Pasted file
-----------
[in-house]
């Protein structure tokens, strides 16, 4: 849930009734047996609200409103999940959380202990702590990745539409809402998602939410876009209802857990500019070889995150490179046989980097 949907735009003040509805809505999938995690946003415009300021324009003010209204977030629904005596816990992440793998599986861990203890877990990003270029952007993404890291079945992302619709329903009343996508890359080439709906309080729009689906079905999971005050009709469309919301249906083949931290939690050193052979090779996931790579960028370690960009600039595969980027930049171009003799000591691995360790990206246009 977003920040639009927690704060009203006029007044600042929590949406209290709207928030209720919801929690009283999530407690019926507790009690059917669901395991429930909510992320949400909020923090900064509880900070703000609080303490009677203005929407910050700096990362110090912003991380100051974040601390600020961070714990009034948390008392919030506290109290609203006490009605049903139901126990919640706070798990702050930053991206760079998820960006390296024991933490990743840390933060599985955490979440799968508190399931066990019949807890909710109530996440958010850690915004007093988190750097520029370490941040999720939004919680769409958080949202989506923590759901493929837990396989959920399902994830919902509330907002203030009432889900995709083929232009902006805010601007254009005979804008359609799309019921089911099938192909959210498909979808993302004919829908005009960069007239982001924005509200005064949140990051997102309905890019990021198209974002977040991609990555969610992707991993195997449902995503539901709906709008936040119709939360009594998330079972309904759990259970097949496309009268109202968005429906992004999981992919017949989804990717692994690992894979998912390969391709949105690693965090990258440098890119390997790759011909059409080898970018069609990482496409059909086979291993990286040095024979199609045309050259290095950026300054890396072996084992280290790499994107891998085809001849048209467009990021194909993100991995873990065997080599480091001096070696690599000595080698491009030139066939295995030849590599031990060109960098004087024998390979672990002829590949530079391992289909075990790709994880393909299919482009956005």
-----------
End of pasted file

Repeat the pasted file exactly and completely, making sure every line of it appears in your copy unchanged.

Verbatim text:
[in-house]
């Protein structure tokens, strides 16, 4: 849930009734047996609200409103999940959380202990702590990745539409809402998602939410876009209802857990500019070889995150490179046989980097 949907735009003040509805809505999938995690946003415009300021324009003010209204977030629904005596816990992440793998599986861990203890877990990003270029952007993404890291079945992302619709329903009343996508890359080439709906309080729009689906079905999971005050009709469309919301249906083949931290939690050193052979090779996931790579960028370690960009600039595969980027930049171009003799000591691995360790990206246009 977003920040639009927690704060009203006029007044600042929590949406209290709207928030209720919801929690009283999530407690019926507790009690059917669901395991429930909510992320949400909020923090900064509880900070703000609080303490009677203005929407910050700096990362110090912003991380100051974040601390600020961070714990009034948390008392919030506290109290609203006490009605049903139901126990919640706070798990702050930053991206760079998820960006390296024991933490990743840390933060599985955490979440799968508190399931066990019949807890909710109530996440958010850690915004007093988190750097520029370490941040999720939004919680769409958080949202989506923590759901493929837990396989959920399902994830919902509330907002203030009432889900995709083929232009902006805010601007254009005979804008359609799309019921089911099938192909959210498909979808993302004919829908005009960069007239982001924005509200005064949140990051997102309905890019990021198209974002977040991609990555969610992707991993195997449902995503539901709906709008936040119709939360009594998330079972309904759990259970097949496309009268109202968005429906992004999981992919017949989804990717692994690992894979998912390969391709949105690693965090990258440098890119390997790759011909059409080898970018069609990482496409059909086979291993990286040095024979199609045309050259290095950026300054890396072996084992280290790499994107891998085809001849048209467009990021194909993100991995873990065997080599480091001096070696690599000595080698491009030139066939295995030849590599031990060109960098004087024998390979672990002829590949530079391992289909075990790709994880393909299919482009956005």